The outline of the period — страница 8

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vast and unsympathetic range of cultures and literatures. To showcase this, the poem is broken up into five sections: “The Burial of the Dead,” “A Game of Chess,” “The Fire Sermon,” “Death by Water,” and “What the Thunder Said.” The first four sections of the poem correspond to the Greek classical elements of Earth (burial), Air (voices), Fire (passion), and Water. The poem has nonetheless become a familiar touchstone of modern literature. Among its famous phrases are "April is the cruellest month" (its first line); "I will show you fear in a handful of dust"; and the Sanskrit "Shantih shantih shantih" (its last line).In October 1922, Eliot would get The Waste Land published in The Criterion, and then in book form by December

1922. The largest form of criticism about Eliot’s Waste Land came as being called not real poetry. Another critique concerned Eliot’s widespread use of quotes from other authors into his work. Notes at the end of Waste Land give the source of many of the quotes, but not all, reinforcing the argument that Eliot is a plagiarizer. This has been defended as a necessary salvaging of tradition in an age of fragmentation, and completely integral to the work, as well adding richness through unexpected juxtaposition. Eliot's other major poems include "Gerontion" (1920), which uses an elderly man to symbolize the decrepitude of Western society; "The Hollow Men" (1925), a moving dirge for the death of the spirit of contemporary humanity; Ash-Wednesday (1930), in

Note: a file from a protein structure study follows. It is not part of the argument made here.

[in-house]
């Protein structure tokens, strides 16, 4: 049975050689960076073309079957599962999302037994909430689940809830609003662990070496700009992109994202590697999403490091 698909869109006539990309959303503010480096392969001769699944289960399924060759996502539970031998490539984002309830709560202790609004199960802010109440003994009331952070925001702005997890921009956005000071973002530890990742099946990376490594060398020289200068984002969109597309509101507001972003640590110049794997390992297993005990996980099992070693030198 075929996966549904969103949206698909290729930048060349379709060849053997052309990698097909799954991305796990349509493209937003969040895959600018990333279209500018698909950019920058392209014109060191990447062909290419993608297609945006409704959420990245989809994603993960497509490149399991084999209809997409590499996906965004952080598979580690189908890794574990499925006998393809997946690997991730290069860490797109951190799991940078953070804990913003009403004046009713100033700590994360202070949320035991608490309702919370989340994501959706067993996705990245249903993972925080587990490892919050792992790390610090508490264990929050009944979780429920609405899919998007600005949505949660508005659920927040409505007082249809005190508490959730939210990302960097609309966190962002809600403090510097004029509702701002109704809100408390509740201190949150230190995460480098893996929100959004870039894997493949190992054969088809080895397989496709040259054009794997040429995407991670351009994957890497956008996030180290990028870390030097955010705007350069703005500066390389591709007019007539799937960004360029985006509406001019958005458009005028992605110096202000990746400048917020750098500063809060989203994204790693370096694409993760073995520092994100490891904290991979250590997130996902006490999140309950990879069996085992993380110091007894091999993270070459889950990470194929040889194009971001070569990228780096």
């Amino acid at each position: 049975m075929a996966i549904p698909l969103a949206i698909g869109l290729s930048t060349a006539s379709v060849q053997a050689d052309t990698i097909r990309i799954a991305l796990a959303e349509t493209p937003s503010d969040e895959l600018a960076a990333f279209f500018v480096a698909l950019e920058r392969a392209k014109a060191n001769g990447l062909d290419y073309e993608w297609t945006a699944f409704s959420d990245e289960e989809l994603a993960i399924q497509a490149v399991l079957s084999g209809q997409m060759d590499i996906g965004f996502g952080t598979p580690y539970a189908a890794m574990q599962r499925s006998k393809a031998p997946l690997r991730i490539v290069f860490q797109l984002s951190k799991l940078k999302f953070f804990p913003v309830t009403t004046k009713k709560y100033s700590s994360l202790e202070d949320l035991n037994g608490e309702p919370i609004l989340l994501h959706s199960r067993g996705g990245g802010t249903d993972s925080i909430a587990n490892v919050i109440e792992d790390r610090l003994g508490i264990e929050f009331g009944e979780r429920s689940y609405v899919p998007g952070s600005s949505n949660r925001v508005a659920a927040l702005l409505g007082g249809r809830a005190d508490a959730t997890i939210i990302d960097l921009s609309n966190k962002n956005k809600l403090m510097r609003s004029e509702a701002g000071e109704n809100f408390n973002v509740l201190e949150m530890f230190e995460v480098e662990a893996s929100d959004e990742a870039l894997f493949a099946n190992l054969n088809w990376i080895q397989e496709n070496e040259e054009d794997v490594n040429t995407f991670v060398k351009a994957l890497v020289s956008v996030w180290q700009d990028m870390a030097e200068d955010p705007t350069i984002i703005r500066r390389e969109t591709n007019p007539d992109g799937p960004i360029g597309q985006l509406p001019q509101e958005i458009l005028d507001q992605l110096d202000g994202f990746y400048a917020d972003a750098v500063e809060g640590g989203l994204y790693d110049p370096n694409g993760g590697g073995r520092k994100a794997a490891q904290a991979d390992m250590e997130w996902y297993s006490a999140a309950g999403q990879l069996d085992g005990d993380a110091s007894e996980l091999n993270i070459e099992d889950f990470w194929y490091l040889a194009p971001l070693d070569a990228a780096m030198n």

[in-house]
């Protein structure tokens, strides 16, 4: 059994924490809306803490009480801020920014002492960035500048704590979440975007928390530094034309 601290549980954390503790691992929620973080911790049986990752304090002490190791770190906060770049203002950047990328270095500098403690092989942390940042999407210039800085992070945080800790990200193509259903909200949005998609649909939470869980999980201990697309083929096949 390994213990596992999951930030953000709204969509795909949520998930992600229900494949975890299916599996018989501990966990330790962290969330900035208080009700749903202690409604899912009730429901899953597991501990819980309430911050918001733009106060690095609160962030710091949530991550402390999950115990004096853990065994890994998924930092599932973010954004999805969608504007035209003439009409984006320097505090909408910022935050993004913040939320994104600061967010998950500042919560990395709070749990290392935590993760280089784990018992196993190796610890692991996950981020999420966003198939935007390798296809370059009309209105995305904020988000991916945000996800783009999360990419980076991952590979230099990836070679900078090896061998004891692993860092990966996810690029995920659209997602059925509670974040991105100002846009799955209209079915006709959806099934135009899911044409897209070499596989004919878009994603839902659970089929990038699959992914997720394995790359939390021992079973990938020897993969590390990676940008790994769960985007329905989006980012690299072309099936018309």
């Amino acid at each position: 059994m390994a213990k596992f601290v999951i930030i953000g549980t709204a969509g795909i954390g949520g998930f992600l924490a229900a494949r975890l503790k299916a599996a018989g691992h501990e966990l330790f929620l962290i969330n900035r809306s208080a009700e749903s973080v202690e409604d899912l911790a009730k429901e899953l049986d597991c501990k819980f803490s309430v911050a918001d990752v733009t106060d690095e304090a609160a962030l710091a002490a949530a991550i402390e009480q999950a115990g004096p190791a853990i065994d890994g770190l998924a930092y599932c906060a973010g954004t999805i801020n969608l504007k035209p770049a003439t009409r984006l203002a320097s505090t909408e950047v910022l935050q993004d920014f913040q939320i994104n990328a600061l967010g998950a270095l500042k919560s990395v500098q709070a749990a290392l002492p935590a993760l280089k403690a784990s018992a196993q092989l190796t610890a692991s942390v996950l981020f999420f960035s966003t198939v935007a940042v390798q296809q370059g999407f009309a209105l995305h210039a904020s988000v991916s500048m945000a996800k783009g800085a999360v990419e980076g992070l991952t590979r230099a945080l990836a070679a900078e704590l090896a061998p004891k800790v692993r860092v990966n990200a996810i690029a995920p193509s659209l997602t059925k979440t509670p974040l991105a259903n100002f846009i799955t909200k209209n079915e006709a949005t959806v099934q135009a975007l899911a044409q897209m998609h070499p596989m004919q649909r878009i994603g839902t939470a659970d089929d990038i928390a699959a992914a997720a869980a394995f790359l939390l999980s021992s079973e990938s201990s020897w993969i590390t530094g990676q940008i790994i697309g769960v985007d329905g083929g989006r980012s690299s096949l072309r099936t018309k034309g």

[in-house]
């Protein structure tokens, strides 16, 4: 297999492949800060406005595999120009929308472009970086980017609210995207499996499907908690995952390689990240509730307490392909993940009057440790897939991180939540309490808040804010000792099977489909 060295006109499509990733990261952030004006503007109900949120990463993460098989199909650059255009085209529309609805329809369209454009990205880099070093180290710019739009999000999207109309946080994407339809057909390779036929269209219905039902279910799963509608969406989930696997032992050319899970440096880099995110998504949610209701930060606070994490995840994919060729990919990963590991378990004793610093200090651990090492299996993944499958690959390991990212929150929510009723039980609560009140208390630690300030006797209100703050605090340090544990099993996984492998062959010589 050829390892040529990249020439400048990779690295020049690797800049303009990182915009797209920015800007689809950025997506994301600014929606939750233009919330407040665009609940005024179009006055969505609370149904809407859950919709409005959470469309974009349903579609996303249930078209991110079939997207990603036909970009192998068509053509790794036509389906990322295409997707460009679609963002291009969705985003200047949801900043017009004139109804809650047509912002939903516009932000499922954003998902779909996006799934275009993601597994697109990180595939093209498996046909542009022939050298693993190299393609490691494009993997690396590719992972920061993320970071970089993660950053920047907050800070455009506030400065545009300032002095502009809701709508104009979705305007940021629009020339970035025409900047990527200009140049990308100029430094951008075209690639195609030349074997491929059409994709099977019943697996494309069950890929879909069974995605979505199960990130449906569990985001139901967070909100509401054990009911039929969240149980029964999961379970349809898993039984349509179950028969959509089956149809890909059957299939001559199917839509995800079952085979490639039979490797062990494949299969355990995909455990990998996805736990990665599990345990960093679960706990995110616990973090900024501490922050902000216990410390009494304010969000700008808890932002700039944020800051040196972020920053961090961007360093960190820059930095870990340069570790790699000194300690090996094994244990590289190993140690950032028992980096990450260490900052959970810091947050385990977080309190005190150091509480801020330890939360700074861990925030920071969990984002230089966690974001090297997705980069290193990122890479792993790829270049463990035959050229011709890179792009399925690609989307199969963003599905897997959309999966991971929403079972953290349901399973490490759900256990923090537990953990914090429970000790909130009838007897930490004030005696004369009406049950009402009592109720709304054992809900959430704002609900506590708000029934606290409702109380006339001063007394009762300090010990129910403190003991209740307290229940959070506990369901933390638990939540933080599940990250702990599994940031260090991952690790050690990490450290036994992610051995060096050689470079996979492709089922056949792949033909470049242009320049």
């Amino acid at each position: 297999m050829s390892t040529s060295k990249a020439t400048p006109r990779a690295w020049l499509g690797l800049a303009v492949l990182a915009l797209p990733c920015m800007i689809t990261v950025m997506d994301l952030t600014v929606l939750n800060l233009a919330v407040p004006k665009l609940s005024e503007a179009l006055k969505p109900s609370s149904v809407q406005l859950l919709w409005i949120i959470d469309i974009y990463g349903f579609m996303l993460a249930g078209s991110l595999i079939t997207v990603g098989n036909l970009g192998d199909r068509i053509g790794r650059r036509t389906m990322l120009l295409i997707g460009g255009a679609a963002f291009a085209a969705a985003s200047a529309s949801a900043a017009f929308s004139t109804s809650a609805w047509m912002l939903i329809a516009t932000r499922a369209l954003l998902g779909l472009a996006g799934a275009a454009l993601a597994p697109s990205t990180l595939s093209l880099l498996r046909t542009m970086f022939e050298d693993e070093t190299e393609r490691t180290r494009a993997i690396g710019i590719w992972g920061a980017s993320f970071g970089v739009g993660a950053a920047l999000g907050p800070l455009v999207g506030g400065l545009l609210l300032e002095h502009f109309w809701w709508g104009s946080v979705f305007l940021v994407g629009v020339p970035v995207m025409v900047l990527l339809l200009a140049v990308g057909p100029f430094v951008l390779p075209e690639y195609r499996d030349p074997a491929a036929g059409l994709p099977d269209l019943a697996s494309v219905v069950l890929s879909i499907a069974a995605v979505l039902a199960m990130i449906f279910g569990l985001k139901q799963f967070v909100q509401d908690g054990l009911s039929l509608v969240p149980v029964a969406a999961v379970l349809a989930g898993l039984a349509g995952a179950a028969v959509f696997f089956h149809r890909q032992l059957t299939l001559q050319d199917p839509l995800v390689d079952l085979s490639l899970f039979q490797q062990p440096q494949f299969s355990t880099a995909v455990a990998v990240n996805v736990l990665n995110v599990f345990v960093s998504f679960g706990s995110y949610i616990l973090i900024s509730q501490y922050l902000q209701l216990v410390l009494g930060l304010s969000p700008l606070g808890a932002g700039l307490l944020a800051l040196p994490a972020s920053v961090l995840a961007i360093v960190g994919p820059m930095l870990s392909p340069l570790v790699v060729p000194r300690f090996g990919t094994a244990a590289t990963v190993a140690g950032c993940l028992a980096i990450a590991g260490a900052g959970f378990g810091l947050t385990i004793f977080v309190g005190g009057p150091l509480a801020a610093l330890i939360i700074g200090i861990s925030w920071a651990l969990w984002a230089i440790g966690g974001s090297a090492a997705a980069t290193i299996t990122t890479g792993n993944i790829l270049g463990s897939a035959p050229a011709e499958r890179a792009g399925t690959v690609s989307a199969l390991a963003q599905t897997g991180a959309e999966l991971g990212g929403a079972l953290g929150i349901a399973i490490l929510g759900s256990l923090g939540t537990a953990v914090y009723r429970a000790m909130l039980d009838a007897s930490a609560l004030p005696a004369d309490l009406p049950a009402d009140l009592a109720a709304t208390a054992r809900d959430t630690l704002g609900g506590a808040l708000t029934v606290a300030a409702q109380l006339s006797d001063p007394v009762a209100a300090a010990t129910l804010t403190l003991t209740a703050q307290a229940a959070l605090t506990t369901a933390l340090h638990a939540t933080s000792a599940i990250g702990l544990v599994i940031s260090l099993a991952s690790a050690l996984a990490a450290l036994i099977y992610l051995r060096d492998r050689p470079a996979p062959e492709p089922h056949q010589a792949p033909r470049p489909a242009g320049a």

which he turns explicitly toward the Church of England for meaning in human life; and Four Quartets (1943), a complex, highly subjective, experimental meditation on transcendent subjects such as time, the nature of self, and spiritual awareness. His poetry, especially his daring, innovative early work, has influenced generations. 1